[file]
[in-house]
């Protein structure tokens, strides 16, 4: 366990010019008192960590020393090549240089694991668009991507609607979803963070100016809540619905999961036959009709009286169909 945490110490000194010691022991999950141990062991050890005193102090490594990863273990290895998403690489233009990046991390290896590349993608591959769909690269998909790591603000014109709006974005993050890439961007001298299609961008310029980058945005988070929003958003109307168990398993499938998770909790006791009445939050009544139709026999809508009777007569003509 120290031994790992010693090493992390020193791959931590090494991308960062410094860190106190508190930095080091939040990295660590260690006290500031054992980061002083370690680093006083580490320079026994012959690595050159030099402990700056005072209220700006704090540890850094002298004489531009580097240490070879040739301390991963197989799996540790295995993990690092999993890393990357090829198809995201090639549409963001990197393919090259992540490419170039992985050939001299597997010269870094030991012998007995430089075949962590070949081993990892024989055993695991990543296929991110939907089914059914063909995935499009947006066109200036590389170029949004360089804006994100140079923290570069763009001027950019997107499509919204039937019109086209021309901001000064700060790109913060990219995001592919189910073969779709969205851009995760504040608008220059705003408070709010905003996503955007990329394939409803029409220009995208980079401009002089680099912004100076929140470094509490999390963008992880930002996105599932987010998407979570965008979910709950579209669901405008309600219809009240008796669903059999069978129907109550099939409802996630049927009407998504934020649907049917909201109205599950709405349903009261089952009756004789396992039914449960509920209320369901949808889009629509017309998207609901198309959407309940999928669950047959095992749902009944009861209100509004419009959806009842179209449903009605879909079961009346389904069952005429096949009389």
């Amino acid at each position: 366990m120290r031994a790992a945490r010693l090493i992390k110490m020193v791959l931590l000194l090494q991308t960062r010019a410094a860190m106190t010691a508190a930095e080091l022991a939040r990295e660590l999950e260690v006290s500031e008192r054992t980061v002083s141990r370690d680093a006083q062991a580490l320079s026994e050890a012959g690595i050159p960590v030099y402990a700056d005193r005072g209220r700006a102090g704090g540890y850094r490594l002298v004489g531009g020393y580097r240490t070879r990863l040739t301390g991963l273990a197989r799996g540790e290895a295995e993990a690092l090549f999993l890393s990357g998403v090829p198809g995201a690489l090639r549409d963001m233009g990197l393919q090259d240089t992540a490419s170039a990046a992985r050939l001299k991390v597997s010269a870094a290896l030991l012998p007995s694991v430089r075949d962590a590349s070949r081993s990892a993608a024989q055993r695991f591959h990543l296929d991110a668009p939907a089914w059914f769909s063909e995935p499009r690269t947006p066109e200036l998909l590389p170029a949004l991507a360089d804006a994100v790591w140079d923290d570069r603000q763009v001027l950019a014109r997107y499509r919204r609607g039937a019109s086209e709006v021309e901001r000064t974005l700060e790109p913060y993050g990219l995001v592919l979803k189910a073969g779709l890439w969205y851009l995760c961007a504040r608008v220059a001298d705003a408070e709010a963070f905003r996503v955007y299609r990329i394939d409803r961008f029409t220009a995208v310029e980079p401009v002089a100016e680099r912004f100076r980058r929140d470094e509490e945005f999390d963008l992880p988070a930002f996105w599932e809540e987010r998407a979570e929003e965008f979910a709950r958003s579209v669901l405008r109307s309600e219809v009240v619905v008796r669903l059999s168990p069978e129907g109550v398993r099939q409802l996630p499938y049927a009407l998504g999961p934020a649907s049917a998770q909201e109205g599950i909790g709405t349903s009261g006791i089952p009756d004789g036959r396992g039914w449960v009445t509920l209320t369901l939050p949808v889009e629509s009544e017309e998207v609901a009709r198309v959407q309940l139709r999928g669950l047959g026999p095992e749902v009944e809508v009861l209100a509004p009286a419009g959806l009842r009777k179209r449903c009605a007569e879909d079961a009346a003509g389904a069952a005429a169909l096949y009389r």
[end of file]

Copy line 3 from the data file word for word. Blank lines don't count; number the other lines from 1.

């Amino acid at each position: 366990m120290r031994a790992a945490r010693l090493i992390k110490m020193v791959l931590l000194l090494q991308t960062r010019a410094a860190m106190t010691a508190a930095e080091l022991a939040r990295e660590l999950e260690v006290s500031e008192r054992t980061v002083s141990r370690d680093a006083q062991a580490l320079s026994e050890a012959g690595i050159p960590v030099y402990a700056d005193r005072g209220r700006a102090g704090g540890y850094r490594l002298v004489g531009g020393y580097r240490t070879r990863l040739t301390g991963l273990a197989r799996g540790e290895a295995e993990a690092l090549f999993l890393s990357g998403v090829p198809g995201a690489l090639r549409d963001m233009g990197l393919q090259d240089t992540a490419s170039a990046a992985r050939l001299k991390v597997s010269a870094a290896l030991l012998p007995s694991v430089r075949d962590a590349s070949r081993s990892a993608a024989q055993r695991f591959h990543l296929d991110a668009p939907a089914w059914f769909s063909e995935p499009r690269t947006p066109e200036l998909l590389p170029a949004l991507a360089d804006a994100v790591w140079d923290d570069r603000q763009v001027l950019a014109r997107y499509r919204r609607g039937a019109s086209e709006v021309e901001r000064t974005l700060e790109p913060y993050g990219l995001v592919l979803k189910a073969g779709l890439w969205y851009l995760c961007a504040r608008v220059a001298d705003a408070e709010a963070f905003r996503v955007y299609r990329i394939d409803r961008f029409t220009a995208v310029e980079p401009v002089a100016e680099r912004f100076r980058r929140d470094e509490e945005f999390d963008l992880p988070a930002f996105w599932e809540e987010r998407a979570e929003e965008f979910a709950r958003s579209v669901l405008r109307s309600e219809v009240v619905v008796r669903l059999s168990p069978e129907g109550v398993r099939q409802l996630p499938y049927a009407l998504g999961p934020a649907s049917a998770q909201e109205g599950i909790g709405t349903s009261g006791i089952p009756d004789g036959r396992g039914w449960v009445t509920l209320t369901l939050p949808v889009e629509s009544e017309e998207v609901a009709r198309v959407q309940l139709r999928g669950l047959g026999p095992e749902v009944e809508v009861l209100a509004p009286a419009g959806l009842r009777k179209r449903c009605a007569e879909d079961a009346a003509g389904a069952a005429a169909l096949y009389r």